Understanding the high-contention-allocator

I was reading the HCA code in various implementation to get a better understanding of FDB, and came across this line:

I was a bit confused because AIUI, all reads within the same transaction see a consistent snapshot of the database. How is it possible that latest_counter[0] > start could ever be True, when start is initialized using the same range query as latest_counter[0] and within the same transaction?

I was also wondering what the trade-offs of the HCA are, compared to eg. creating 256 counters and picking a random counter to increment and generate an ID (with the index of the counter shifted into the low bits).

I think the reason for that line is that another thread could use the same transaction and advance the window, in which case this may not become apparent until later in this allocation attempt. Any writes to the a transaction would be visible to later reads in that transaction, so you could see the counter advance here.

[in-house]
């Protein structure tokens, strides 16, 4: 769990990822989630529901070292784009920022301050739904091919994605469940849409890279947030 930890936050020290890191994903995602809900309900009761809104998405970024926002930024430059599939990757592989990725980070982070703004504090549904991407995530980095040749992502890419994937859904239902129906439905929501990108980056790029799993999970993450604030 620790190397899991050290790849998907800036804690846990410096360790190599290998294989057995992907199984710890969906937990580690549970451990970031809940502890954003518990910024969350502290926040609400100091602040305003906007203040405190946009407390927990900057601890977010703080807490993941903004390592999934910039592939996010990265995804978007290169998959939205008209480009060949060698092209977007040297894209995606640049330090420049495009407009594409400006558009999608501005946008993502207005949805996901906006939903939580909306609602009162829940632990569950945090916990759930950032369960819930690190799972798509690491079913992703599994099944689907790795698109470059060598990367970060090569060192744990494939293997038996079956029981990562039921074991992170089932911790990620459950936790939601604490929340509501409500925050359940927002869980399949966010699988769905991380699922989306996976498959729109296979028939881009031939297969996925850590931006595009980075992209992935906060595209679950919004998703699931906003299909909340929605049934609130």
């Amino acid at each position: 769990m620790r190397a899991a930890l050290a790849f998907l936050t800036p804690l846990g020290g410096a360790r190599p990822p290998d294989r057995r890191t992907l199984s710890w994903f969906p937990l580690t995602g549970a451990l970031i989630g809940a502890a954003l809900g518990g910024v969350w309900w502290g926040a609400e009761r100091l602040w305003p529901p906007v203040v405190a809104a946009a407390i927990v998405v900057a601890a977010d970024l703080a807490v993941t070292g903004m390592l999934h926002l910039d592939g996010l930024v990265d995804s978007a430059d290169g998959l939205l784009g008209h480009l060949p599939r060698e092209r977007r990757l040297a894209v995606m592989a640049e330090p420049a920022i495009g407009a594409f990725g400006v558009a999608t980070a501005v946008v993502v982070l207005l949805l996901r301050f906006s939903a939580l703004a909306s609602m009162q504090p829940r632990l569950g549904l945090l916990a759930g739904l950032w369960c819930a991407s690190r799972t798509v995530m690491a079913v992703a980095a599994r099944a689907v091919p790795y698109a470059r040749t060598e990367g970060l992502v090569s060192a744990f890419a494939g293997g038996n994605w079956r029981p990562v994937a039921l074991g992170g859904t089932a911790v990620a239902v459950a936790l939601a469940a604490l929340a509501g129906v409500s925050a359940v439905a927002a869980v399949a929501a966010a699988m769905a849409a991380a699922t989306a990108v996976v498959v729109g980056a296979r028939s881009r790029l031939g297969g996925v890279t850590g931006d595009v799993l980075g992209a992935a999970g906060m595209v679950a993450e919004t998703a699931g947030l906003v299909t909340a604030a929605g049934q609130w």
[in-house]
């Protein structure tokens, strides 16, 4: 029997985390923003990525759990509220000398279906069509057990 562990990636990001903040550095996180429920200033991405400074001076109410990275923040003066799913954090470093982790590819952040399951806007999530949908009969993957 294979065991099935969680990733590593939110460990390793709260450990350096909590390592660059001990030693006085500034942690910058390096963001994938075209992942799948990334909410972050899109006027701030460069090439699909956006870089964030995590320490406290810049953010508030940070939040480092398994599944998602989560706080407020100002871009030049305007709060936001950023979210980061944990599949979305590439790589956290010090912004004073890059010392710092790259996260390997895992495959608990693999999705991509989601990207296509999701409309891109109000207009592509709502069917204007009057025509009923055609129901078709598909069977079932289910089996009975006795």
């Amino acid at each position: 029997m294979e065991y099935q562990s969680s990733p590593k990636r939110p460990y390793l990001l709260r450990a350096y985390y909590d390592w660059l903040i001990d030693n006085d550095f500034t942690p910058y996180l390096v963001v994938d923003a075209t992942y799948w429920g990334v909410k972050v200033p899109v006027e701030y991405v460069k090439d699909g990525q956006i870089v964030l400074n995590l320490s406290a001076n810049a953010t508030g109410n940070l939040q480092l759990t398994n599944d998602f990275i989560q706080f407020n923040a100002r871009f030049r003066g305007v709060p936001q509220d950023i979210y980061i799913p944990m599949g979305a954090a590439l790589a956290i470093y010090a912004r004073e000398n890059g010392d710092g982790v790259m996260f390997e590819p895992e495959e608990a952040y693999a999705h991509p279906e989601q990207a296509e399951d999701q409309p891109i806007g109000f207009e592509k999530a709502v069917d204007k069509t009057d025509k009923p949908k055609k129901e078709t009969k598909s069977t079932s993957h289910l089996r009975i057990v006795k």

I haven’t thought about this extensively, but I guess one thing I notice is that the HCA uses a window quite a bit larger than 256. You could equally run more counters, though if the counter index becomes the low order bits we may have a reduced ability to generate shorter prefixes when the number of directories is small. That said, you should be able to easily get a good amount of concurrency while still starting at 2-byte integers.

I see, that does make sense… Although that would be a slightly horrifying way to use a database transaction.